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Title | On the VLSI complexity and architecture of the Arithmetic Fourier Transform (AFT) |
Creator |
Antezana, Oswaldo |
Date Issued | 1994 |
Description | This thesis presents a novel logarithmic-depth VLSI network for implementing a fundamental computation of the Arithmetic Fourier Transform (AFT). The VLSI optimality —in terms of area-time trade-off— of this Orthogonal Flat Tree (OFT) network is proved. Namely, it is proven that the area of the network is 0(N2) and the corresponding total time delay is 0(log N). In addition, a number of layout rules for the construction of this network is proposed. The topology of this network is fairly simple and is based on an orthogonal interconnection of binary trees and linear arrays, or flat trees, where the nodes of the trees are bit-serial devices (adders and distributed shift registers). This OFT network uses only a small number of bit-serial adders to implement a matrix-vector multiplication. Moreover, two architectures for the computational area are considered and their respective bounds are proved. From this discussion it can be concluded that the interconnection area is dominant as the area for computation is relatively small of the order Nlog²N. In addition, an upper-bound on the area of the butterfly network , proposed in [31] for the first stage of the AFT, is introduced. This network computes the Bruns averages vector which constitutes one of the inputs to the OFT network. These two networks can lead to a practical implementation of the AFT. Finally, the oversampling problem of the AFT algorithm is also studied. When using the butterfly network it is proved that to obtain all the samples required takes an area slightly larger than 0(N2) which can result in a non-optimal AT2 bound. This is due to the large number that need to be averaged, up to 2N numbers, for a single multiple-input AFT butterfly. However, for practical sizes (N=16, 32) of a butterfly network the AT2 bound is very close to the optimal bound. |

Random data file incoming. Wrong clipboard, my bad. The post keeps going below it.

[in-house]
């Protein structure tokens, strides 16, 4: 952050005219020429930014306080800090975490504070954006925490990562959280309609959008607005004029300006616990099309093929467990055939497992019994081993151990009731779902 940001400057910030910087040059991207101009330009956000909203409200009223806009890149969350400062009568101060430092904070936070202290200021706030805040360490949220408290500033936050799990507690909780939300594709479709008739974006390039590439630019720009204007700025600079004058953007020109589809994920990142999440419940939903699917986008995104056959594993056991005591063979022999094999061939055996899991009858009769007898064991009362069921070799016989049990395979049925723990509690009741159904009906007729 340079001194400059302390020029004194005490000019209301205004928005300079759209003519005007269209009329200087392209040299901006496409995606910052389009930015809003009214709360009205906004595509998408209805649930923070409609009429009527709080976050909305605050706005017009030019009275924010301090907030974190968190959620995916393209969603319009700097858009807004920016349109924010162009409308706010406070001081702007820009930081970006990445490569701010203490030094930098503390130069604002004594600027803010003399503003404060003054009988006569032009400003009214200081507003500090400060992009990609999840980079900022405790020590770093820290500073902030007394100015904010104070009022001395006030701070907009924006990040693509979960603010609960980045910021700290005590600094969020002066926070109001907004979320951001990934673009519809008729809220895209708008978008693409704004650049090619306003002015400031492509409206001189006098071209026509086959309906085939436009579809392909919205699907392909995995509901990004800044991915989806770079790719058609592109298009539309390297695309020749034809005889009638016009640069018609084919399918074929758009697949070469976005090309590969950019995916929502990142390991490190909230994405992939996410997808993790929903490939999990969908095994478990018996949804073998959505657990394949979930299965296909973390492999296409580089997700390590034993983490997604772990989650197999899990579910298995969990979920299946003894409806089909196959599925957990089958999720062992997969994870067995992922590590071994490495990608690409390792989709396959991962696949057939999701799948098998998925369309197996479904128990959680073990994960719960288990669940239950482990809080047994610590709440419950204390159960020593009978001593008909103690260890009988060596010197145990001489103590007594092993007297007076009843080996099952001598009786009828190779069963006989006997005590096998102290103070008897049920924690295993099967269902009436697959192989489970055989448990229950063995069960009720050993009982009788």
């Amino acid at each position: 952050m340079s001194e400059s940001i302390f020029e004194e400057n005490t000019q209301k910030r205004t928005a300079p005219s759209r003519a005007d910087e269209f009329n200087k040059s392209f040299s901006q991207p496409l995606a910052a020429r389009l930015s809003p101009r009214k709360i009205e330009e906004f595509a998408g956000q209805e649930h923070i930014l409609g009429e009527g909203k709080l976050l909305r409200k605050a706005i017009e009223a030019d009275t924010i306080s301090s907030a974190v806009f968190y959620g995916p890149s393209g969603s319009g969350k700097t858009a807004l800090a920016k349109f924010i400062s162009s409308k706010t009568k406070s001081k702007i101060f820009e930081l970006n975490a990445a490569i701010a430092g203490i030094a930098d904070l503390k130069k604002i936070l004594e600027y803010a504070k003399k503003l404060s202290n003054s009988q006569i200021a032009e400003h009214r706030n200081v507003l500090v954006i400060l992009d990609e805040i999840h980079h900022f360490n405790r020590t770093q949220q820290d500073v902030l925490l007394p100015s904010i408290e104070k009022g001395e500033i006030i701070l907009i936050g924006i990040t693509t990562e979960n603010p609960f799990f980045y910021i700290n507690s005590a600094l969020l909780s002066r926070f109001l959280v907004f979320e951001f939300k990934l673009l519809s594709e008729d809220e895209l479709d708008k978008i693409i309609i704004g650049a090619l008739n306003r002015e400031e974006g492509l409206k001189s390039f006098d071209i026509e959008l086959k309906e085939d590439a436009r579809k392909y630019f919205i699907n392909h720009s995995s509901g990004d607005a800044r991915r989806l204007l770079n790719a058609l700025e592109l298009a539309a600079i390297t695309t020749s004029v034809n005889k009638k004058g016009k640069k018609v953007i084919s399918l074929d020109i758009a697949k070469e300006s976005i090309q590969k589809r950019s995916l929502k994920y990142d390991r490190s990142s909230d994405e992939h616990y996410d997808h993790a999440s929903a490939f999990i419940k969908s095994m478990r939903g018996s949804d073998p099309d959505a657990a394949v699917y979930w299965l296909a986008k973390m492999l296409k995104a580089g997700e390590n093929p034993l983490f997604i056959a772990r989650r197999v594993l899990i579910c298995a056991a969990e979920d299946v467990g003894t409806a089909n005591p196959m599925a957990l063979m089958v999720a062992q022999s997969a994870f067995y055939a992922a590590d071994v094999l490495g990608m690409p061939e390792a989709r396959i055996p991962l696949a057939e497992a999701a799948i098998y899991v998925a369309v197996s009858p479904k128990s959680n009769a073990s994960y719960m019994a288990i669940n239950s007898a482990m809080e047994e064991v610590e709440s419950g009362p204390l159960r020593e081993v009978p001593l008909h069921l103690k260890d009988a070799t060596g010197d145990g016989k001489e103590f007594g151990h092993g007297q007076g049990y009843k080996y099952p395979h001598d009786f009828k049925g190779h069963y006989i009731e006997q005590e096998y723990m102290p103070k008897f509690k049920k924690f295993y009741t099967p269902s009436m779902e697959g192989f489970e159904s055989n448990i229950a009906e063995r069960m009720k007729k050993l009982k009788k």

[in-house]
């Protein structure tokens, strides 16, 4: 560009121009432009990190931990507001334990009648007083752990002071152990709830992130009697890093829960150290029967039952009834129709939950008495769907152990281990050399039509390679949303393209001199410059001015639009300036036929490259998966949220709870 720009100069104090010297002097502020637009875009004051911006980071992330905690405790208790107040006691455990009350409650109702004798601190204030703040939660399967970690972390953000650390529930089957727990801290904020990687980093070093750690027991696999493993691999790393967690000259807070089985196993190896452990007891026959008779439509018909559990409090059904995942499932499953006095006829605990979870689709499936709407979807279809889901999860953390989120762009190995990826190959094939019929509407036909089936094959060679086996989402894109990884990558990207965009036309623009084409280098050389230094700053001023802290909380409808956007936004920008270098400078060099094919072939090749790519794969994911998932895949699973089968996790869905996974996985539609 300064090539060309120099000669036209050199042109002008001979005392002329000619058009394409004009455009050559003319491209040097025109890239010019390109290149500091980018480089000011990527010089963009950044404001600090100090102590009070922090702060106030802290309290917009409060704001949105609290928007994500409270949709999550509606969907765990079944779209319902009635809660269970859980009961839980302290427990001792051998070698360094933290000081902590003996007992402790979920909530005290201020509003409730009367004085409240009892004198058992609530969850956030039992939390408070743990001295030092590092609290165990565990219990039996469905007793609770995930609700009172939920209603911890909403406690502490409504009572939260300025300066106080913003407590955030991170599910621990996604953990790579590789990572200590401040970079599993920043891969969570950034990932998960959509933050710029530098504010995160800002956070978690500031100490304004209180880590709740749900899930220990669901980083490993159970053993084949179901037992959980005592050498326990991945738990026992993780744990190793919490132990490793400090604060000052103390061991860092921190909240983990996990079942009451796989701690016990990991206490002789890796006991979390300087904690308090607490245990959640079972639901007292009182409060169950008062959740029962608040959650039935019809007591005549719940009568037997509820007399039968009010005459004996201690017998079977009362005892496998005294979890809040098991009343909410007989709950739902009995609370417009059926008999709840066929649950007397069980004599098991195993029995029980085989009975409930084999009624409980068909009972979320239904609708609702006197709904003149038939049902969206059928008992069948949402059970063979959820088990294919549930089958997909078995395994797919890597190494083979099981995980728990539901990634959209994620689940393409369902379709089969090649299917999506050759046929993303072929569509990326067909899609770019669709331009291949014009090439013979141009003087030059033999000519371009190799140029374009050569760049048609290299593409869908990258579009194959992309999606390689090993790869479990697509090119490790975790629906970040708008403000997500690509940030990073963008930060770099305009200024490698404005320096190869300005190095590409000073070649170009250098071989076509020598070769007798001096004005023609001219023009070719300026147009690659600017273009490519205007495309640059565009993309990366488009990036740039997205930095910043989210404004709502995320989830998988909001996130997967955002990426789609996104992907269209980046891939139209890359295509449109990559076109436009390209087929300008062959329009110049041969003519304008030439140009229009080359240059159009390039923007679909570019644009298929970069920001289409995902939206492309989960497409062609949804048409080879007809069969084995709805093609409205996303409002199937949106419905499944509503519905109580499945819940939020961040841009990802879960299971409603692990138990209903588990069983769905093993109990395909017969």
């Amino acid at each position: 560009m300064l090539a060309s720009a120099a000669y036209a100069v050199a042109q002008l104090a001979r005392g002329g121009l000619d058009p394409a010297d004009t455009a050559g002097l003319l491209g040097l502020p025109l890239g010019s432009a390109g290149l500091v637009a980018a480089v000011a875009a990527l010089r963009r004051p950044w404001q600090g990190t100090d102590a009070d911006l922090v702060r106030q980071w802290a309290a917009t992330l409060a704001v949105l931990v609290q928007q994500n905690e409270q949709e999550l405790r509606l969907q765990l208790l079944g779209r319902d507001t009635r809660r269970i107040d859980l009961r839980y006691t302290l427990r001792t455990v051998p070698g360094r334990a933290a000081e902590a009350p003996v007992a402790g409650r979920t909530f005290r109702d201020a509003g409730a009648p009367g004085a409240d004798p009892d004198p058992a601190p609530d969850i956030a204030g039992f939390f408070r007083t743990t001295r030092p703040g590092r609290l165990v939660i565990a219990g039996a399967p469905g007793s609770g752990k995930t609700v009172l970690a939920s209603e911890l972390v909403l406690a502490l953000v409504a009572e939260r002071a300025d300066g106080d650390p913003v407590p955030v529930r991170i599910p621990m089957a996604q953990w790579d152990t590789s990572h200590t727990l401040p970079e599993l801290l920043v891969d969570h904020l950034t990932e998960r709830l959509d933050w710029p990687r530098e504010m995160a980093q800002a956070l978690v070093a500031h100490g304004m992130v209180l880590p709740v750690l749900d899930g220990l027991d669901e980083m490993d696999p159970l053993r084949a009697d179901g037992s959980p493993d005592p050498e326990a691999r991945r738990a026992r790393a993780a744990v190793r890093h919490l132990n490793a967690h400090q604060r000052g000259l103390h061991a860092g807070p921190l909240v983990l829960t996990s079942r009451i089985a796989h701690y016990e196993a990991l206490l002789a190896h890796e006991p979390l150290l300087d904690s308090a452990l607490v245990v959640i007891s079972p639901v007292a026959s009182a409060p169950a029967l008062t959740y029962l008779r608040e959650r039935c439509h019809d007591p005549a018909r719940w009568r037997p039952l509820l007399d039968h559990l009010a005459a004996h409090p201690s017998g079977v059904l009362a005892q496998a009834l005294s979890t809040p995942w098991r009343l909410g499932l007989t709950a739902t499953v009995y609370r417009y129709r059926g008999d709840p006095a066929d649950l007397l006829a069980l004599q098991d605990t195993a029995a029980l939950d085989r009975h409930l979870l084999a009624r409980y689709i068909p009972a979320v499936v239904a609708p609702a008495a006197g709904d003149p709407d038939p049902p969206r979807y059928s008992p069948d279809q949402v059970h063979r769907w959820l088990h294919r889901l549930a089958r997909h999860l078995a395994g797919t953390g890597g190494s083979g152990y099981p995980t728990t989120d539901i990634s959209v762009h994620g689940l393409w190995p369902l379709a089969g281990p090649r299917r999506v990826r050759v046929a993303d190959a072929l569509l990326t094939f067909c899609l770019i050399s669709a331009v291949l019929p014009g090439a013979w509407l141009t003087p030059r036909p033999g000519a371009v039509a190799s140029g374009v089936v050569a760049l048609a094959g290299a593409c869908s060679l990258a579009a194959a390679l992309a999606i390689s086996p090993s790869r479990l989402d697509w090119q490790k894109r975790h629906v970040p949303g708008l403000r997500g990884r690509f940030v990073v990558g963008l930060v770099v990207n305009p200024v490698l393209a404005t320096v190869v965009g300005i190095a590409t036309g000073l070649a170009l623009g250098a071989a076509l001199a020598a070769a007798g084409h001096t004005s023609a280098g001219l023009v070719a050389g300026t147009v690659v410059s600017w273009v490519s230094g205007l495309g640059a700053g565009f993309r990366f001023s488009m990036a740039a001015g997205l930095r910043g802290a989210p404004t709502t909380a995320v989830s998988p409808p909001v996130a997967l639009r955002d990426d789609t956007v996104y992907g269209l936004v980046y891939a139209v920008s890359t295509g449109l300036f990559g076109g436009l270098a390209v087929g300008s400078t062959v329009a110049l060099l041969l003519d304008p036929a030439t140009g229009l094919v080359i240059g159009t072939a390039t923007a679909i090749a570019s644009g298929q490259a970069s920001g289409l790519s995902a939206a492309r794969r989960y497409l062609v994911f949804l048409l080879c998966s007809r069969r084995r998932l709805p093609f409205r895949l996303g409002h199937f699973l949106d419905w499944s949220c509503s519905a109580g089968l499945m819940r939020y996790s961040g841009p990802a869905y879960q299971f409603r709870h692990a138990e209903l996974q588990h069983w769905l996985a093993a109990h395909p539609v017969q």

Extent | 3416159 bytes |
Genre |
Thesis/Dissertation |
Type |
Text |
File Format | application/pdf |
Language | eng |
Date Available | 2009-02-26 |
Provider | Vancouver : University of British Columbia Library |
Rights | For non-commercial purposes only, such as research, private study and education. Additional conditions apply, see Terms of Use https://open.library.ubc.ca/terms_of_use. |
DOI | 10.14288/1.0065199 |
URI | http://hdl.handle.net/2429/5177 |
Degree |
Master of Applied Science - MASc |
Program |
Electrical and Computer Engineering |
Affiliation |
Applied Science, Faculty of Electrical and Computer Engineering, Department of |
Degree Grantor | University of British Columbia |
Graduation Date | 1994-11 |
Campus |
UBCV |
Scholarly Level | Graduate |
Aggregated Source Repository | DSpace |